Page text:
What that radial design became

Stu's Coffee TableHere is the finished product from the weekend’s shed excursion.  It is made from reclaimed timbers (Tassie Oak), and an edge of Solomon Islands Queen Ebony.

It is a quick jump from the pic the other day to the finished project – it was made as an article for the next edition of “The Shed” magazine, so you’ll have to pick up a copy of that (when it comes out) for the full 2200 odd-word article (and associated images!)

It made plenty of use of the SawStop, the Kapex, and the Domino.  On that last point, over 100 separate mortises went into this project.  Thank goodness for the Festool Domino!

Burl Bowl

While I was shedless for a year, working out of a cramped (uninspiring) garage, I made a start on a bowl from a Mallee (?) burl.

It was an excuse to use the Teknatool Titan II chuck on the DVR XP as much as anything (the chuck was certainly a lot more powerful than the job necessitated!)

The bowl sort of progressed, then was put aside, had a bit more done, then set aside again over a 6 month period.

I found it in the garage the other day, and took it to join the lathe in the shed.  With some more turning, quite a bit of sanding, then polishing with friction polishes from Ubeaut, it finally got finished.

Photo 4-05-2014 17 51 24 Photo 4-05-2014 17 51 50The base may look heavy, but other than the rim, the whole bowl is a pretty consistent thickness.  It is 180mm in diameter, 80mm high, and has a 4mm wall thickness.

Finished by sanding to 400 grit using the Skilton sander, then polished, first with Ubeaut EEE Ultrashine, then Ubeaut Glow to give it a rich gloss.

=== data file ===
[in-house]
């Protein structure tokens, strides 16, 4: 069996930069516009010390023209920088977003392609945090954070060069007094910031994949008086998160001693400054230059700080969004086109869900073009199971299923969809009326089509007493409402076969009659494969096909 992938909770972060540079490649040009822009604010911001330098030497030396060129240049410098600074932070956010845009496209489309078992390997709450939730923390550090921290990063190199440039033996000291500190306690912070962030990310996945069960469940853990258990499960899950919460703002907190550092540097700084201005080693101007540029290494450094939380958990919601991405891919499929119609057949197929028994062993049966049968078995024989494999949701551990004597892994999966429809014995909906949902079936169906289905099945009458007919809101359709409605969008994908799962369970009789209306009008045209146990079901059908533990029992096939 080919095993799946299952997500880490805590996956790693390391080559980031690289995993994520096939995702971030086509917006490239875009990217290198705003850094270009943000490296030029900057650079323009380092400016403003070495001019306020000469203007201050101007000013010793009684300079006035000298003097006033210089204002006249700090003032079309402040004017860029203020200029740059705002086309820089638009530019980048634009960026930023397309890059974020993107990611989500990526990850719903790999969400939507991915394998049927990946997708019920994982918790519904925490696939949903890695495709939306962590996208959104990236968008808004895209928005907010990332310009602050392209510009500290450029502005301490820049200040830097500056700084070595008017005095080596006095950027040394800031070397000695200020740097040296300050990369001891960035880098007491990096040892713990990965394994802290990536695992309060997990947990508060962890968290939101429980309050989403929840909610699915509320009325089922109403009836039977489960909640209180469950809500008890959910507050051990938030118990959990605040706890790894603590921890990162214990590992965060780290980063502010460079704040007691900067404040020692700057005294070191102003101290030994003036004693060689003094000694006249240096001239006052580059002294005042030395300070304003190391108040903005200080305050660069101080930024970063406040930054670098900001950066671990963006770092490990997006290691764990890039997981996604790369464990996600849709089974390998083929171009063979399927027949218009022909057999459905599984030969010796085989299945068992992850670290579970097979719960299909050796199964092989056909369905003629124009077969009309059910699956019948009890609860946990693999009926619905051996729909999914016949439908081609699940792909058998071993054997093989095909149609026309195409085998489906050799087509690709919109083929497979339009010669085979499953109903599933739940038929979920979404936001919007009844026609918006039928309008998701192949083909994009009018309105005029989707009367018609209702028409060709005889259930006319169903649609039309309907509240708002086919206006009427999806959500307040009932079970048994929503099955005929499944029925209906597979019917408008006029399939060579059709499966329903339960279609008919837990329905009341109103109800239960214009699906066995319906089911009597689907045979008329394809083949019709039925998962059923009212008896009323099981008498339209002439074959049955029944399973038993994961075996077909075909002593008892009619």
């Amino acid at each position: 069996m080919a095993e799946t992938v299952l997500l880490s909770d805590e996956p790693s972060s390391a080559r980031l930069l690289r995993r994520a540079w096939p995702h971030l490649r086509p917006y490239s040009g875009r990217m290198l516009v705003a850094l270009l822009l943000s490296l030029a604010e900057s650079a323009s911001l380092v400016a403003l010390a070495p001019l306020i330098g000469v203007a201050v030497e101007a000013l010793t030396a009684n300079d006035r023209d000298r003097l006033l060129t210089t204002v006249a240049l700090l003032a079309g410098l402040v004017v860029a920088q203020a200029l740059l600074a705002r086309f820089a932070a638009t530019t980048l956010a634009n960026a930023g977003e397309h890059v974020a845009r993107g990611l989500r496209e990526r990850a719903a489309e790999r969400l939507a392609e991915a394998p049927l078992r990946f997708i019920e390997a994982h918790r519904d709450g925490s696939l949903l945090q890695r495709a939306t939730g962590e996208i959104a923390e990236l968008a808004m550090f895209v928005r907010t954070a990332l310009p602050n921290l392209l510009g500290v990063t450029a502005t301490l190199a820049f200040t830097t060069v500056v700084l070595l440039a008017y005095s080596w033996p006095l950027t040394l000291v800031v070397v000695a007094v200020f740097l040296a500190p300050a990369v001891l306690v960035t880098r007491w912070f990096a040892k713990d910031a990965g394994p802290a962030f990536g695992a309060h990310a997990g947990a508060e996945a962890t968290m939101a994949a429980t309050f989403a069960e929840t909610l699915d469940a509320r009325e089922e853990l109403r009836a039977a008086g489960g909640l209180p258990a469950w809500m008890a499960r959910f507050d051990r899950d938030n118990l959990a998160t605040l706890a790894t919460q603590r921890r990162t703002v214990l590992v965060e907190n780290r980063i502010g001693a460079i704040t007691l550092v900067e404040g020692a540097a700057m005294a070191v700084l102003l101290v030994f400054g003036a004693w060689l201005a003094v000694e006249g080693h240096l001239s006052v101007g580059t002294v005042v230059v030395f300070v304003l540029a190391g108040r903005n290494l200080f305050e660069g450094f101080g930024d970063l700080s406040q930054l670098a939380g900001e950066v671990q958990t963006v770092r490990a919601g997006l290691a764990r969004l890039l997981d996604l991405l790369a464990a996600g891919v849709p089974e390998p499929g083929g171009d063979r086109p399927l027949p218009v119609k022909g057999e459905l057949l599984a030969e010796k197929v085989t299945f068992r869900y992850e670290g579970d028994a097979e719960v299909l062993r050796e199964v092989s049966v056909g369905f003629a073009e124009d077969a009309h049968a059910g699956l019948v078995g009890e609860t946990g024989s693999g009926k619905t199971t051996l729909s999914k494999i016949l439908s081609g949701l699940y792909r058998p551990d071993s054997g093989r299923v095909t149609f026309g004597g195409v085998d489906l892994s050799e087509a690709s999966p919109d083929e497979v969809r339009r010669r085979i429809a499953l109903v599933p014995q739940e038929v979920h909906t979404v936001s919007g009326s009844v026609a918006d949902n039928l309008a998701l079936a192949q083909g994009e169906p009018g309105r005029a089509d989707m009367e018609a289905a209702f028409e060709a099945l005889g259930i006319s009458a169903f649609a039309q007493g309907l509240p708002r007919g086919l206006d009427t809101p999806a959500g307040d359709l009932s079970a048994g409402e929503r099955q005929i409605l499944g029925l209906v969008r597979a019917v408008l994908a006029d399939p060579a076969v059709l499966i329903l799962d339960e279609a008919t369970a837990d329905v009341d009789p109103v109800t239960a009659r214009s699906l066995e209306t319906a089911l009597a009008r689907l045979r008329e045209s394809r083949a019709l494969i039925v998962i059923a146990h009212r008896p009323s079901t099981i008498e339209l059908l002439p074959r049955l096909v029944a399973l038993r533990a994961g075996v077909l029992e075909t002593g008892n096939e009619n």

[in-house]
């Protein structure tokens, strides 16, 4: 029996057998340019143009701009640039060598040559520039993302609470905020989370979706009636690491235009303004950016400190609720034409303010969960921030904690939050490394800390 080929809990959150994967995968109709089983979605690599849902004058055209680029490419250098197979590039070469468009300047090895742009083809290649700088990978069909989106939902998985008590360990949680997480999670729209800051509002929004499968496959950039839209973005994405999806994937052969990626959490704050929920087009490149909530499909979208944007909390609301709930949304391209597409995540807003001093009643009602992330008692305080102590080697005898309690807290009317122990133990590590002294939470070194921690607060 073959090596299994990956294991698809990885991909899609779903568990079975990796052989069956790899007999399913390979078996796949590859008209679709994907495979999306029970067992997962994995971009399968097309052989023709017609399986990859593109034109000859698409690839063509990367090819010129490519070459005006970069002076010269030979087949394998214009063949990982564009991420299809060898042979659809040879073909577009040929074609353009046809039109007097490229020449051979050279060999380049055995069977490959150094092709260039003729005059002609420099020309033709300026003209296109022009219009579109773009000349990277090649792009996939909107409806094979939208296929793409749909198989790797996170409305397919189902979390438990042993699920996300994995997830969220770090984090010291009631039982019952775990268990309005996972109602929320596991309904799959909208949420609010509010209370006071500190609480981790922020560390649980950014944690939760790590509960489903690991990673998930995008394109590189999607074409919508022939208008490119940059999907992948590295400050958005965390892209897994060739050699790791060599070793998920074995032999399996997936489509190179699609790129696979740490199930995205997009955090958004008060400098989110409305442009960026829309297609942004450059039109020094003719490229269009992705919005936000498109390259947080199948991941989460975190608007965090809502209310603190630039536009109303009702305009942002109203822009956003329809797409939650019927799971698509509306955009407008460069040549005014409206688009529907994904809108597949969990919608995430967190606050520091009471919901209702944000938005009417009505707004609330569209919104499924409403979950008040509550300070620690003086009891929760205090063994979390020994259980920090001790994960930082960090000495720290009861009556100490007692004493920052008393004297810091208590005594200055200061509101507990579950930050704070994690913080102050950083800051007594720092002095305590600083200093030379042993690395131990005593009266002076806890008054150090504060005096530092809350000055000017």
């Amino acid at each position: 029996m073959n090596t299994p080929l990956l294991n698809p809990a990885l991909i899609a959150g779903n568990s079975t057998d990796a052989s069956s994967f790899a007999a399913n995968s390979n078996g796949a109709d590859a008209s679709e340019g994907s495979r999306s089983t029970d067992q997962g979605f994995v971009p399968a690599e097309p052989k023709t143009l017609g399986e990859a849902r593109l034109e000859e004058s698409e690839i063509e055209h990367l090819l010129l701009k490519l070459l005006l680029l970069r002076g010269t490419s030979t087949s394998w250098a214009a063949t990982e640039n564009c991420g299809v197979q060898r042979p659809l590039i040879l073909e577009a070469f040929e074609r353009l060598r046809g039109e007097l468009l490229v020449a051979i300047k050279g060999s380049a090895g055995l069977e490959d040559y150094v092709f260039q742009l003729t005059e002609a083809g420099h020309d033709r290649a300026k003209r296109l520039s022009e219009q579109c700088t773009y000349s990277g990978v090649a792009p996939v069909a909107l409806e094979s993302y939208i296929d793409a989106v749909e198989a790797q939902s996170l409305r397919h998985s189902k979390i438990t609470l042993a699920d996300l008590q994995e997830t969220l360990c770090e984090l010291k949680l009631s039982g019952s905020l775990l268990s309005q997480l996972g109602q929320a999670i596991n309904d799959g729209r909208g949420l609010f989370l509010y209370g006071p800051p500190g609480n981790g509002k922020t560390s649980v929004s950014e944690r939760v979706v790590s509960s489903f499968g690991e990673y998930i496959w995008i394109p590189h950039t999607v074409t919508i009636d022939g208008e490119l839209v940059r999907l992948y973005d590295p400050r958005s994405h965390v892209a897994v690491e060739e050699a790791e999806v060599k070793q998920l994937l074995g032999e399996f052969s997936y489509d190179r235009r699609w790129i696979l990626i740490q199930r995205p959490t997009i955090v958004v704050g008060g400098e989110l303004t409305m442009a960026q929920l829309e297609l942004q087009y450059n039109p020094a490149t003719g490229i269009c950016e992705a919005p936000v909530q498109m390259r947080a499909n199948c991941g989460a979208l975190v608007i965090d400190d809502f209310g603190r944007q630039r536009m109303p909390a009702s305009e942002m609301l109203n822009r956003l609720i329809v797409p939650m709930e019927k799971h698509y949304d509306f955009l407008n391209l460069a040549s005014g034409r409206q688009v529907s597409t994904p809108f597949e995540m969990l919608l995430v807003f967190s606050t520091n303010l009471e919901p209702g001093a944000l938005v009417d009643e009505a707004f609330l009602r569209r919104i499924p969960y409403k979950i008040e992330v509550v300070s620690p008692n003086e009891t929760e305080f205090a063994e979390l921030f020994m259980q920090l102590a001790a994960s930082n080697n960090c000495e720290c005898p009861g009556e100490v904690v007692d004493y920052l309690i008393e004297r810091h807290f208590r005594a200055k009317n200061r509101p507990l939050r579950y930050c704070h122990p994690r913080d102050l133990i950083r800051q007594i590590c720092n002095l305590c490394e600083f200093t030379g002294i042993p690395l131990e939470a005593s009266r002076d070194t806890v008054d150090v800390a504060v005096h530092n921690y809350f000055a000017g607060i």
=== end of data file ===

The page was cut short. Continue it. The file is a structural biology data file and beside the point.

The Promise of Future Projects from the Ghosts of the Past

Once, I’m sure, it would have been regarded as a stunning architectural feature of the Menzies Building, but the original timber ceiling is no longer the flavour of the month and has been replaced with a modern suspended one.

I had a scan of my collection of digital photos taken over the years, and found one that at least gives a small taste of what the ceilings used to be.

timberroof-1Rather than see that timber wasted or worse (such as landfill or burnt), I have been fortunate enough to have a good portion dropped off at my place (yeah, just in time for me to then have to relocate it to the new house!)

While part of the ceiling, the boards are secured together in groups of 3 or 6, with a board nailed across them (bet that was some apprentice’s job!) The majority are 90 x 30mm, and 1.8m in length.

timber-2

To take them apart, I initially tried a hammer, but decided there was a much better way – the Worx Pro Jawhorse.

By clamping the crossbrace in the jaws, it only takes a little encouragement (and gravity) to neatly separate the two, leaving lengths of very straight, very dry timber.

timber-1

Just goes to show how stable the Jawhorse is!  And a tonne of clamping force to boot.  From there, the boards got stacked onto a pallet.  I haven’t measured it, but it’d be close to 2 m3.

I used a bit for toy kitchen for my daughter’s Christmas, and there are a fair few projects to come out of this lot.  Can’t wait!  So awesome (and inspiring) having a good collection of timber!

timber-3

Stop Motion Finishing

An interesting way of demonstrating applying finish to a project. Looks pretty cool! The video primarily demonstrates how the stop-motion was done.

Wish I had that much time on my hands!